• Lucian Pugliaresi Testifies Before the House Committee on Energy and Commerce

    On Tuesday, November 16 2021, EPRINC President Lucian Pugliaresi participated in a marathon hearing with the House Committee on Energy and Commerce. Some of the notable comments he made, pulling from EPRINC’s research on the ongoing energy transition, are listed below. In addition, the full testimony with charts is here and a video of the hearing in its entirety can be found here.

    1. The Energy System is highly complicated, inter-connected regionally and globally in ways that are not always apparent. The energy transition presents a new set of supply and price risks for consumers and manufacturers. Fully implementing an energy transition over the next 30 years is neither easy nor can it be assured.

    2. Achieving net zero in the developed world will reduce carbon emissions by only a small amount, likely no more than 20 percent of expected global emissions.

    3. Regulatory programs as well as private sector commitments to accelerate the energy transition – whether it be mandates, targets, financial and procurement guidelines create uncertainty and financial risks that limit investment commitments to current legacy fuels, many of which are likely to remain in demand for years to come.

    4. Most of the recent escalation in energy prices can be tied directly to dislocations in energy supplies (largely oil and gas) from the Covid-19 pandemic. However, government policies, such as the halt on leasing on federal lands, the cancellation of the Keystone Pipeline, the potential cancellation of line 5 from Canada, rising regulatory requirements and permitting delays are all threatening North American oil and gas production. We undermine this strategic asset at our peril if we abandon these fuels before the energy transition is well established.

    5. Policy Matters. The US should see the current energy crisis in Europe as a cautionary tale and learn from it.

    6. Policy initiatives that seek to accelerate the U.S. to a fully renewable energy complex will have global implications for energy security.

    7. The transition will establish new environmental challenges and energy security issues in addition to the old.

    Read More
  • P1010565-roated

    Testimony on February 24, 2016 by Lucian Pugliaresi before the U.S. Senate Committee on Environment& Public Works

    On February 24, 2016, Lucian Pugliaresi testified before the Senate Committee on Environment& Public Works on the Renewable Fuel Standard.

     

     

    Read More
Lucian Pugliaresi Testifies Before the House Committee on Energy and Commerce

On Tuesday, November 16 2021, EPRINC President Lucian Pugliaresi participated in a marathon hearing with the House Committee on Energy and Commerce. Some of the notable comments he made, pulling from EPRINC’s research on the ongoing energy transition, are listed below. In addition, the full testimony with charts is here and a video of the hearing in its entirety can be found here.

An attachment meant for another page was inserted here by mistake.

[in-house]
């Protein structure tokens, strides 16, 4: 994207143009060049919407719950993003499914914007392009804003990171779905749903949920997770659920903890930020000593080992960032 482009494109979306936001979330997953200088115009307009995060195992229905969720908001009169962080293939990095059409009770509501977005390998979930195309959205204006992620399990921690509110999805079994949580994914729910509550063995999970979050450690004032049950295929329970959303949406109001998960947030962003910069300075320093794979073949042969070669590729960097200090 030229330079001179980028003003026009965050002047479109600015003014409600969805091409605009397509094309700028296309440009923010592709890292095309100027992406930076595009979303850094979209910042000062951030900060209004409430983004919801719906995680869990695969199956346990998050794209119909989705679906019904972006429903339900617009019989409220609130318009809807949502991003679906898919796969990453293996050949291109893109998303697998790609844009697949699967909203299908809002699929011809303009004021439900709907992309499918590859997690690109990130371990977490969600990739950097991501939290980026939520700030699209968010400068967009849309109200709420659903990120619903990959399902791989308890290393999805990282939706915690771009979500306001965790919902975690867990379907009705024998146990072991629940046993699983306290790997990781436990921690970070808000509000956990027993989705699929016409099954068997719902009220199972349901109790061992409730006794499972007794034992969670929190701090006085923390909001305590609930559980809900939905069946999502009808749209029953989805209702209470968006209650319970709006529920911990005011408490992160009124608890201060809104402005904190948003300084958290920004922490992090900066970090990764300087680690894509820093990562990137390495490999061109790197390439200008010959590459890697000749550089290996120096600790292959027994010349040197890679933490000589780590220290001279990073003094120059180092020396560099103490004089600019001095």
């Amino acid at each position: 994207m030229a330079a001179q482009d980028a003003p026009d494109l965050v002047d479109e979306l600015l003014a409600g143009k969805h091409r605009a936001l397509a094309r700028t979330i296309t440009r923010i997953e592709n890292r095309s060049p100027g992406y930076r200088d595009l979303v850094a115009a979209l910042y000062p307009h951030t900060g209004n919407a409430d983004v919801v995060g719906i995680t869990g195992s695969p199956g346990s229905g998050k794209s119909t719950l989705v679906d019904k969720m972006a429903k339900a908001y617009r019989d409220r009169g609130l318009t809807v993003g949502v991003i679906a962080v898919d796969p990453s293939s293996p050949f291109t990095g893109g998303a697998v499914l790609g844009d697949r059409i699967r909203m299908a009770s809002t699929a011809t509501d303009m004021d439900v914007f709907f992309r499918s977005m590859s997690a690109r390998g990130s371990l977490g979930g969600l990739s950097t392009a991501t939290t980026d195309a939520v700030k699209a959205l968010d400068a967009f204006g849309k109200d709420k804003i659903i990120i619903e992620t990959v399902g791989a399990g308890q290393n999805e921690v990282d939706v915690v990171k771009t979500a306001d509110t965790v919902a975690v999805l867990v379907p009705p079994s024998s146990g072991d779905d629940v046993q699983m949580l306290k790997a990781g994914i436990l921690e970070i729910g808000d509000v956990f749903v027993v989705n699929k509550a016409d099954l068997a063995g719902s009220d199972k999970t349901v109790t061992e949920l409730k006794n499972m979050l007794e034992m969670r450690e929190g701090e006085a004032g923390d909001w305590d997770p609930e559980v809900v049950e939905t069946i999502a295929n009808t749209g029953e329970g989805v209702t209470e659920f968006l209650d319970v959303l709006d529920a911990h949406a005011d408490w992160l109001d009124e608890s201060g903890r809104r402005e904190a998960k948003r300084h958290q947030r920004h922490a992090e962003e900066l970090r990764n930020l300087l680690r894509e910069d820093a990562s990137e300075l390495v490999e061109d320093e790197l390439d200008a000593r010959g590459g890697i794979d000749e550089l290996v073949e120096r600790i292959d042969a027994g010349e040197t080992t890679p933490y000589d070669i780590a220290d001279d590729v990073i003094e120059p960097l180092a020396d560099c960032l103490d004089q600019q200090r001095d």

1. The Energy System is highly complicated, inter-connected regionally and globally in ways that are not always apparent. The energy transition presents a new set of supply and price risks for consumers and manufacturers. Fully implementing an energy transition over the next 30 years is neither easy nor can it be assured.

2. Achieving net zero in the developed world will reduce carbon emissions by only a small amount, likely no more than 20 percent of expected global emissions.

3. Regulatory programs as well as private sector commitments to accelerate the energy transition – whether it be mandates, targets, financial and procurement guidelines create uncertainty and financial risks that limit investment commitments to current legacy fuels, many of which are likely to remain in demand for years to come.

4. Most of the recent escalation in energy prices can be tied directly to dislocations in energy supplies (largely oil and gas) from the Covid-19 pandemic. However, government policies, such as the halt on leasing on federal lands, the cancellation of the Keystone Pipeline, the potential cancellation of line 5 from Canada, rising regulatory requirements and permitting delays are all threatening North American oil and gas production. We undermine this strategic asset at our peril if we abandon these fuels before the energy transition is well established.

5. Policy Matters. The US should see the current energy crisis in Europe as a cautionary tale and learn from it.

6. Policy initiatives that seek to accelerate the U.S. to a fully renewable energy complex will have global implications for energy security.

7. The transition will establish new environmental challenges and energy security issues in addition to the old.

LOAD MORE POSTS